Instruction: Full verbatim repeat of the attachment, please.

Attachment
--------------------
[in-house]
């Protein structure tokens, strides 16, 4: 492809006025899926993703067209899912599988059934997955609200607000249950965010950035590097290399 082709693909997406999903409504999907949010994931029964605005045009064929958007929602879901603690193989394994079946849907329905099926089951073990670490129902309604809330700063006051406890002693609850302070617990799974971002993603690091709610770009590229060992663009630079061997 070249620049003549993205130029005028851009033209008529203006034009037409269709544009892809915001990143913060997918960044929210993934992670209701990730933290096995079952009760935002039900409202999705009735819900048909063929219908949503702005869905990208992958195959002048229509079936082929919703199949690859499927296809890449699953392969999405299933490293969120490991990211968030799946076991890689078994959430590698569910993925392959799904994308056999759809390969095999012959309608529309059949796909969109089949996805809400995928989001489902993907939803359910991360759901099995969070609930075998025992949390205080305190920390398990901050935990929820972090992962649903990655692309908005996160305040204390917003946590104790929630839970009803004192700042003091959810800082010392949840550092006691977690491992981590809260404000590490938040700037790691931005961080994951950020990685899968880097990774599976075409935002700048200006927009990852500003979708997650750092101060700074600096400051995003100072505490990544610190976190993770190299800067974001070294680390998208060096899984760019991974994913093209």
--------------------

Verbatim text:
[in-house]
């Protein structure tokens, strides 16, 4: 492809006025899926993703067209899912599988059934997955609200607000249950965010950035590097290399 082709693909997406999903409504999907949010994931029964605005045009064929958007929602879901603690193989394994079946849907329905099926089951073990670490129902309604809330700063006051406890002693609850302070617990799974971002993603690091709610770009590229060992663009630079061997 070249620049003549993205130029005028851009033209008529203006034009037409269709544009892809915001990143913060997918960044929210993934992670209701990730933290096995079952009760935002039900409202999705009735819900048909063929219908949503702005869905990208992958195959002048229509079936082929919703199949690859499927296809890449699953392969999405299933490293969120490991990211968030799946076991890689078994959430590698569910993925392959799904994308056999759809390969095999012959309608529309059949796909969109089949996805809400995928989001489902993907939803359910991360759901099995969070609930075998025992949390205080305190920390398990901050935990929820972090992962649903990655692309908005996160305040204390917003946590104790929630839970009803004192700042003091959810800082010392949840550092006691977690491992981590809260404000590490938040700037790691931005961080994951950020990685899968880097990774599976075409935002700048200006927009990852500003979708997650750092101060700074600096400051995003100072505490990544610190976190993770190299800067974001070294680390998208060096899984760019991974994913093209």